Turner suggests that the fears of the NCLC about alternative data causing more harm than good are “unsubstantiated,” and that the broad consensus among consumer advocates supports the push for the use of alternative data. A slightly different interpretation of past research on the topic—which includes work from the Brookings Institution, the Philadelphia Fed, and Mission Asset Fund along with PERC, NCLC and many others—suggests that while no one quite knows what the ideal mix of alternative credit-reporting sources should be, many think that ultimately incorporating more data into the most-used credit reports will do more to help economically marginalized groups than to harm them. In other words, the potential downsides of alternative data might be worth the risk.
But there are also those who would prefer a completely different credit-scoring system. Hamilton argues that credit scores shouldn’t even be calculated and disseminated by private companies, but instead by the federal government. “The intent of credit scores is to provide information and facilitate markets. That’s something the private sector shouldn’t be doing,” he said in an interview. Relying on private companies, he says, results in a system in which those who collect and disseminate information are more beholden to the financial sector than to borrowers, since that sector is their client. The government, he suggests, would have a more clear mandate to be accountable to borrowers, and upfront about their practices. And, he adds, if that didn’t work at least the American people would have a clear form of recourse for the system not operating well: voting people out of office (though that plan may have its flaws too).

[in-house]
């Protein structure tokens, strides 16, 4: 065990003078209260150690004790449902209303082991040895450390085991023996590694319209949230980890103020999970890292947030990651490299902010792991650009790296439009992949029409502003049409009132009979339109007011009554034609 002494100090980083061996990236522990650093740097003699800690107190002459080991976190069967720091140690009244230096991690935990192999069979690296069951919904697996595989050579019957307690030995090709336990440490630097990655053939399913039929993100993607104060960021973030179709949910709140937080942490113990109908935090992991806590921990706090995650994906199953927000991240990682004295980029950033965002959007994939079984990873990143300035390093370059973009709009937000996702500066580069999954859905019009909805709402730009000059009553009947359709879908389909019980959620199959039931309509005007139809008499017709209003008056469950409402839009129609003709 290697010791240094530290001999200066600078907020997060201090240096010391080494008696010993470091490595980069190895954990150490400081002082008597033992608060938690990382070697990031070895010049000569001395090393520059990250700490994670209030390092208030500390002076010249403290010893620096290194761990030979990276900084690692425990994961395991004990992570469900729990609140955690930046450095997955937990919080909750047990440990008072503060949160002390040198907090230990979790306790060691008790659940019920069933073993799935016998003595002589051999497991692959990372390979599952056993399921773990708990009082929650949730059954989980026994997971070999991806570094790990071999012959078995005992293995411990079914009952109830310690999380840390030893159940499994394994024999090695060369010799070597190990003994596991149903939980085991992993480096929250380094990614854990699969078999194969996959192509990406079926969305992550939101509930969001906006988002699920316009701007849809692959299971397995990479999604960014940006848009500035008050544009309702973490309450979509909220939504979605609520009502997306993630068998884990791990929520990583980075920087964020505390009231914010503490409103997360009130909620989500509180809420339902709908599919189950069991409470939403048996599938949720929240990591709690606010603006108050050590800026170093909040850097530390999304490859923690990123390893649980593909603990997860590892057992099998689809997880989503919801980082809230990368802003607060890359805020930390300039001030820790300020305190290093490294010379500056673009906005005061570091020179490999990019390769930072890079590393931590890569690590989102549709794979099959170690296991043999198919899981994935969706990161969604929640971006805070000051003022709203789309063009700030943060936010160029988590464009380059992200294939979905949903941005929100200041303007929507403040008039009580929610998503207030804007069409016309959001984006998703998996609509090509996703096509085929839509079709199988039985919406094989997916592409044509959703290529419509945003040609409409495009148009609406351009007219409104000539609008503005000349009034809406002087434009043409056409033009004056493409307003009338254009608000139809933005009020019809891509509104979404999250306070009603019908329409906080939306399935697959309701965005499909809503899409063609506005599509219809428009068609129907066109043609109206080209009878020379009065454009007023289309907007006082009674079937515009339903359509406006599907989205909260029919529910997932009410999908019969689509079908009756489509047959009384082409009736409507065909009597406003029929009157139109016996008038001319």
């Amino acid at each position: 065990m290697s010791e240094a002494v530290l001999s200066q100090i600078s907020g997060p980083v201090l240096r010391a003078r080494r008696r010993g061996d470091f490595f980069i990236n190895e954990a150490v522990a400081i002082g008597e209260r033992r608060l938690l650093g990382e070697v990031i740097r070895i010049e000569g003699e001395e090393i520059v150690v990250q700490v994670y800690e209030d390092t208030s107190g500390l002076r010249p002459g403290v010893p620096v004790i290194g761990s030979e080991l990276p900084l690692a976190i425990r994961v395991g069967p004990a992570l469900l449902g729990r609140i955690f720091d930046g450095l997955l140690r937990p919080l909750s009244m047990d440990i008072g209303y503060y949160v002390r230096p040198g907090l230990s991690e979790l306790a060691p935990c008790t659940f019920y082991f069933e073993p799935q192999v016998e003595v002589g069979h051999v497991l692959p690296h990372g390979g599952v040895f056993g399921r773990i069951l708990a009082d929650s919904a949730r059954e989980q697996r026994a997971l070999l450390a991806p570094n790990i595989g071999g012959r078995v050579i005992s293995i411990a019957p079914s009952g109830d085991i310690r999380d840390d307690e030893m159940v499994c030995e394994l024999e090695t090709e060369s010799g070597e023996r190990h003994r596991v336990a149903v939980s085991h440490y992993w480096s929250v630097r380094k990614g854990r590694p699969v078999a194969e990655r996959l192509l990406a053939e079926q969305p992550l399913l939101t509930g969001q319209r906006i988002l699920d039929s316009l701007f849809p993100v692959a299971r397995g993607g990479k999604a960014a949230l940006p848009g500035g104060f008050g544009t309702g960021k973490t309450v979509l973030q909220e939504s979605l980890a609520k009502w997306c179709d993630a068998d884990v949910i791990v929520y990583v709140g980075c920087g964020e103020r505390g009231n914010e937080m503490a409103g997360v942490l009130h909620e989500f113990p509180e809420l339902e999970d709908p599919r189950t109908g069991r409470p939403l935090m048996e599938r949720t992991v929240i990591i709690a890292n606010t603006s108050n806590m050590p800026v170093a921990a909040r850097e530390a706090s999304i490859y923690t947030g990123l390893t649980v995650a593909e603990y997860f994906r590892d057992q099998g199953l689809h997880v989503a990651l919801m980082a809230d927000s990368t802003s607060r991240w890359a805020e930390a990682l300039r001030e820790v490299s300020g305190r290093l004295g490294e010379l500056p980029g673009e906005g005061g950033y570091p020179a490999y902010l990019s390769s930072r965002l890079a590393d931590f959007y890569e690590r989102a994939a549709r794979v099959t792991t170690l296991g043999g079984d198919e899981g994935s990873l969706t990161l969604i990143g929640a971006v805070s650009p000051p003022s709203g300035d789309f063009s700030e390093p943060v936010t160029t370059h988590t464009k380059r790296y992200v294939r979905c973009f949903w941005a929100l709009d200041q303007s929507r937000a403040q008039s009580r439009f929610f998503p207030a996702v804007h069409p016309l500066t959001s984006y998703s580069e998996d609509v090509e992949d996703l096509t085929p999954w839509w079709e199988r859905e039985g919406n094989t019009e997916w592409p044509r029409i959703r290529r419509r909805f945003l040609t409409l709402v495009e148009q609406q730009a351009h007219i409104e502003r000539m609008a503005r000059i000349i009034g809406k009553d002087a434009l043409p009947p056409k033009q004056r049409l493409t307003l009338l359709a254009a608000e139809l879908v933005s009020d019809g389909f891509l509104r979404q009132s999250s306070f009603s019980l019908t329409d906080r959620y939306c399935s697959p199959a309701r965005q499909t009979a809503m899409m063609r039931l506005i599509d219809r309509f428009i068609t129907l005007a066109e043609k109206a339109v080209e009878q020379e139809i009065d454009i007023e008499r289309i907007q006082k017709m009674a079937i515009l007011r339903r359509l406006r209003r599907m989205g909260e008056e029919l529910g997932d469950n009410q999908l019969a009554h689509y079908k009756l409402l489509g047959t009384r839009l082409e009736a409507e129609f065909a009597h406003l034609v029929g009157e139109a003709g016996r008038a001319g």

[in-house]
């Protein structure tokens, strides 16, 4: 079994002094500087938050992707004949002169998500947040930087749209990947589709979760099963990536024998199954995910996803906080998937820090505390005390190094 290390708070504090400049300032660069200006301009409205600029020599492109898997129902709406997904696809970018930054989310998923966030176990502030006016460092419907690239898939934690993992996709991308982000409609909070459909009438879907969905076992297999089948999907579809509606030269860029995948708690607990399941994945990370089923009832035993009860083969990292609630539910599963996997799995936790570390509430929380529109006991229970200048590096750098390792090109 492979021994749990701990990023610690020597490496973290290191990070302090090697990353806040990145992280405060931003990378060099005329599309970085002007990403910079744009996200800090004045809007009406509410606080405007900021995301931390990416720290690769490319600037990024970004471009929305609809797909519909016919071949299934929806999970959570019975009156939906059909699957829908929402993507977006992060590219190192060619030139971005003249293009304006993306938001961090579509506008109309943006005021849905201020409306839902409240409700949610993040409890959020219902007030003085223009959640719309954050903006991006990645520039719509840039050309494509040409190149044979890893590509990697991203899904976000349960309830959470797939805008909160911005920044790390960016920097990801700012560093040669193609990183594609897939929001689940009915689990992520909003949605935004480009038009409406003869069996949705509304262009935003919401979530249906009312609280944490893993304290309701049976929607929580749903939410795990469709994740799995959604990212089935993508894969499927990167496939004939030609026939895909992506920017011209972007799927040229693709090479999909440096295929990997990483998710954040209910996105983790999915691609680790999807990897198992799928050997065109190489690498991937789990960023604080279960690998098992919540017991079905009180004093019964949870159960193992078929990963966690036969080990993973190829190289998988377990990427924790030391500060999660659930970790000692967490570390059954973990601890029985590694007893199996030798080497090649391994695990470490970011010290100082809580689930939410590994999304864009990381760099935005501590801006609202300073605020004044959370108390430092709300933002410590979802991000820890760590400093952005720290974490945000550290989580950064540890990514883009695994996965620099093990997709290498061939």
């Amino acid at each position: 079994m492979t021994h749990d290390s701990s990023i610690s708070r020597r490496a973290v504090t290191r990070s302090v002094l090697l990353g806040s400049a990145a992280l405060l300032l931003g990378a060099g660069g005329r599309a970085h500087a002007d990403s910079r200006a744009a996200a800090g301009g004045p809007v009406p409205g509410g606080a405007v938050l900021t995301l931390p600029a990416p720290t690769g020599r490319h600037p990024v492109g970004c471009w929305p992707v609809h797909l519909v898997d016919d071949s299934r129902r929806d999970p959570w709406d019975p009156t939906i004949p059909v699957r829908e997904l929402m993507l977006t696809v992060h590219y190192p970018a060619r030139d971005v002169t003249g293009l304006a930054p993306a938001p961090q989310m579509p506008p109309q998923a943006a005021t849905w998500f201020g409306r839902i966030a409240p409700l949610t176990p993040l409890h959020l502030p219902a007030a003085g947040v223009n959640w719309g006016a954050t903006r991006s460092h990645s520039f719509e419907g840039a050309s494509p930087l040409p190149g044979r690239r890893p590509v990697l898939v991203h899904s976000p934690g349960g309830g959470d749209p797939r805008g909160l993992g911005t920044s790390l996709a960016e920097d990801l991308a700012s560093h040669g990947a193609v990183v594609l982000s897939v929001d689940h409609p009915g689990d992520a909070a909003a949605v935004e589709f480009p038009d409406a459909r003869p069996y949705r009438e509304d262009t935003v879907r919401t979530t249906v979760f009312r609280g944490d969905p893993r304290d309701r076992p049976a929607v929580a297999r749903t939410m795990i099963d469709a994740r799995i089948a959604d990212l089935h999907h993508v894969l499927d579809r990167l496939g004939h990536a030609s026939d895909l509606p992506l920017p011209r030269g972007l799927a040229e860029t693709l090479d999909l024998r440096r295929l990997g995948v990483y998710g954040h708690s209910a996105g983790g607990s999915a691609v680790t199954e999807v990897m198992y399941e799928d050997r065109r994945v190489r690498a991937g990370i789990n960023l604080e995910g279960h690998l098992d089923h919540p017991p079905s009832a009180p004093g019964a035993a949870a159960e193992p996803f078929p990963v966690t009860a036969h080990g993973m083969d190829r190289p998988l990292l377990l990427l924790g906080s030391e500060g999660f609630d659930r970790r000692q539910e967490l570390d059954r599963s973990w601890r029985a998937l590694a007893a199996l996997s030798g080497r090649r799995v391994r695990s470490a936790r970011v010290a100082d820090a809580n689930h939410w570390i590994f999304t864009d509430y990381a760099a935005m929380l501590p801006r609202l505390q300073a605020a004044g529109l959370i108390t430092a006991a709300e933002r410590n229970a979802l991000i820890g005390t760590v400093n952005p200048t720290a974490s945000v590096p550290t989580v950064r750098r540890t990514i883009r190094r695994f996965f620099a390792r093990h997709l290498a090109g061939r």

While public credit reporting might seem promising, in practice it likely isn’t tenable, according to Turner. “We don't see any cases globally where you have an optimally functioning public-credit registry,” he says. “They're not really attuned to the needs marketplace. They're not innovative. They don't make investments in relationship-building with lenders. They don't make investments in alternative data-scoring models. So, there are real questions about the social and economic efficacy of a public-credit registry.”
One thing that everyone seems to agree on is that implementing changes to help those struggling with financial invisibility probably isn’t top of mind as Congress returns and a new president is inaugurated. “This is certainly not a key issue for them,” says Turner. “This is nothing that's going to be prioritized within the first 100 days, and I just don't know what the future will bring on this issue.” That makes one of the first steps in Turner’s ideal plan, passing the Credit Access and Inclusion Act, which would introduce payment data from sources such as landlords and telecommunications companies into the credit reporting system, unlikely. But while a federal push on the issue might be the fastest or most powerful means of implementing change, it isn’t the only path. Hamilton notes that if states or municipalities were to come up with a more inclusive way of determining credit scores, and encourage lenders and businesses in their jurisdiction to use it, it might provide a model for a larger system.